Do not let all your hard work and preparation go down the drain. – By Jenny Hadfield
We’ve all been there. You finish a race and think, “What was I thinking? I know better than that!”
Race day nerves can cause the mind to wander and encourage us to destroy our race in many ways. But to get ahead of those negative vibes that are problematic on race day, it helps to identify some of the classic mistakes I still see runners make at every distance.
RELATED: How to Deal with Pre-Race Anxiety
Don’t let these issues sidetrack all of your hard work and dedication to run your best.
You drink a new and never before tested smoothie pre-race because you heard someone at the expo talking about how it helped them run a personal record. Mixed with your nerves, you end up in the porta-potty several times leading up to the gun going off.
You decide to break in a new pair of running shoes – again, maybe you picked them up for cheap at the expo. Those fresh new kicks help you develop a fresh new blister before the race even starts.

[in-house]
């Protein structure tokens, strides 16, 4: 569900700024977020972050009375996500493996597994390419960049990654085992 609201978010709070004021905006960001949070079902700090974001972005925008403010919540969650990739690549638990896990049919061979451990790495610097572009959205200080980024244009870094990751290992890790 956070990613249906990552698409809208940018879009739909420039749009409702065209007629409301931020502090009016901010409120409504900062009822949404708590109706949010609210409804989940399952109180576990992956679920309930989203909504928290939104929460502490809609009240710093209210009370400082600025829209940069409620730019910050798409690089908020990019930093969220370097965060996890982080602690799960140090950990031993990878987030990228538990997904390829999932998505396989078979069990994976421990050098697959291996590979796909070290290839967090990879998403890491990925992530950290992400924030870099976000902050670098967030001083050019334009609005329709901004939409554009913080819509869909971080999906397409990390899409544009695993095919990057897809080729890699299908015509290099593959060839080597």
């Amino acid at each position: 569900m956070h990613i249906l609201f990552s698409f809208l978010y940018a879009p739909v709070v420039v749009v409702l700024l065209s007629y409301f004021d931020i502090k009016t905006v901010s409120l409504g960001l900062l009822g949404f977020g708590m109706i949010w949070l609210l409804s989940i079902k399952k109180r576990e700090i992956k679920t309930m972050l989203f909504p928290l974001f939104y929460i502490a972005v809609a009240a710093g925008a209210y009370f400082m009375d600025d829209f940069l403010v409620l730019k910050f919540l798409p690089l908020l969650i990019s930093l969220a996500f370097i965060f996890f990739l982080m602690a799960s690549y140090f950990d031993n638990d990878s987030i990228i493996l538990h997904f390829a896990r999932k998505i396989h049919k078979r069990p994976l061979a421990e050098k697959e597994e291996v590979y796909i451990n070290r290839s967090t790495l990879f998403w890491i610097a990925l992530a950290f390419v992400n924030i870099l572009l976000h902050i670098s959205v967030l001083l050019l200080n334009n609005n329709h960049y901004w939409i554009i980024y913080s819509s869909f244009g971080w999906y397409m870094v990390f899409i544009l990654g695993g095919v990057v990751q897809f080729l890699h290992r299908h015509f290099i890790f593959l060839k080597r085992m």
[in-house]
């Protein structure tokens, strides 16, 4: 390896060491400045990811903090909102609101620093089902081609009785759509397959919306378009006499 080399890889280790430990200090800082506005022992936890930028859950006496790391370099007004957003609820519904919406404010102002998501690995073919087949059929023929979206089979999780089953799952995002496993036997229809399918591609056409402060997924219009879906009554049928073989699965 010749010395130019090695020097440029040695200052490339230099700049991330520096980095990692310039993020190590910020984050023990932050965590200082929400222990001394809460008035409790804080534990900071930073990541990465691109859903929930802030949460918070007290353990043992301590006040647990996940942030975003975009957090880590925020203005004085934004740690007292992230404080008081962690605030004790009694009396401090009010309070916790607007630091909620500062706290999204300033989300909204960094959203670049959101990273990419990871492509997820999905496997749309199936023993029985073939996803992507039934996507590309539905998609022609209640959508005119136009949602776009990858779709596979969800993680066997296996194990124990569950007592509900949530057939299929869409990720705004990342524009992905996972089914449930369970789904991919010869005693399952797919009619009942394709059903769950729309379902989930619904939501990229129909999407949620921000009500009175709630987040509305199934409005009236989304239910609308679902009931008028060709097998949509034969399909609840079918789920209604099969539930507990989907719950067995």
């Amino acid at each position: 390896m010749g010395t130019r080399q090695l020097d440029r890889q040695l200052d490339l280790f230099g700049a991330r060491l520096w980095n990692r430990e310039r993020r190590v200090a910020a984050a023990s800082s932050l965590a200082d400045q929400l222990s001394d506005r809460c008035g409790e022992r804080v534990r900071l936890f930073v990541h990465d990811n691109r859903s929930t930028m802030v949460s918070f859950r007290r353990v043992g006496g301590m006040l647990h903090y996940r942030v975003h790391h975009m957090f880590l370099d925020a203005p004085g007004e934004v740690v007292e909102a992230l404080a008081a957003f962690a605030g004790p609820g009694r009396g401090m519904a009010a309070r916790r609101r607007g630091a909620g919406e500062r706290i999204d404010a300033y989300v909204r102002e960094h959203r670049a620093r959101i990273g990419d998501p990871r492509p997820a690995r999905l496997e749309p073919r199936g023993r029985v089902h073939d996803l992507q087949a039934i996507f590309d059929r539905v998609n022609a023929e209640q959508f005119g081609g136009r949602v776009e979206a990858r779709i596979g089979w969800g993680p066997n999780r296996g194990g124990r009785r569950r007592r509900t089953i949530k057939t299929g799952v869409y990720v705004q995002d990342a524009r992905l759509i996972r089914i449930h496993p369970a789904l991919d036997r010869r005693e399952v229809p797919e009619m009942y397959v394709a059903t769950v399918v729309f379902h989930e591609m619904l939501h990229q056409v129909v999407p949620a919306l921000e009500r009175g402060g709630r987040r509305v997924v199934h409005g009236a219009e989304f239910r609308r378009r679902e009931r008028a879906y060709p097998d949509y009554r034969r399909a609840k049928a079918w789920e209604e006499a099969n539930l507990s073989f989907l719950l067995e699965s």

3. Peer Pressure
You scroll through your Strava feed to see all of your fast friends and their amazing recent times. Good for them, but you crush your confidence (and possibly your ego) by comparing yourself to other runners or friends instead of running your own race.
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4. Being Over Inspired
This is for those big city half and full marathons: You get inspired by the elite athletes performing their warmup routine at the start line and decide to give it a try. (Look at how fast they sprint to get ready!) Instead of feeling prepped to run, you pull a muscle.
5. You’re In The Wrong Start Batch
You line up early in a faster corral, thinking it will help you better navigate the crowds at the start. You end up running a full 40 seconds per kay faster than your target pace and wonder why you’re crashing before the halfway point.
You looked at the forecast the night before, but you forget that the weather can change drastically overnight. Because of that, you forgot to pack different gear to run in and line up with too many (or too few) layers on.
7. Pre-Race Anxiety
We all feel anxious, but you give yourself an “out” by telling your friends and family why you’re not going to run well. Surprise! You don’t run your best. (Try these strategies to calm your pre-race anxiety.)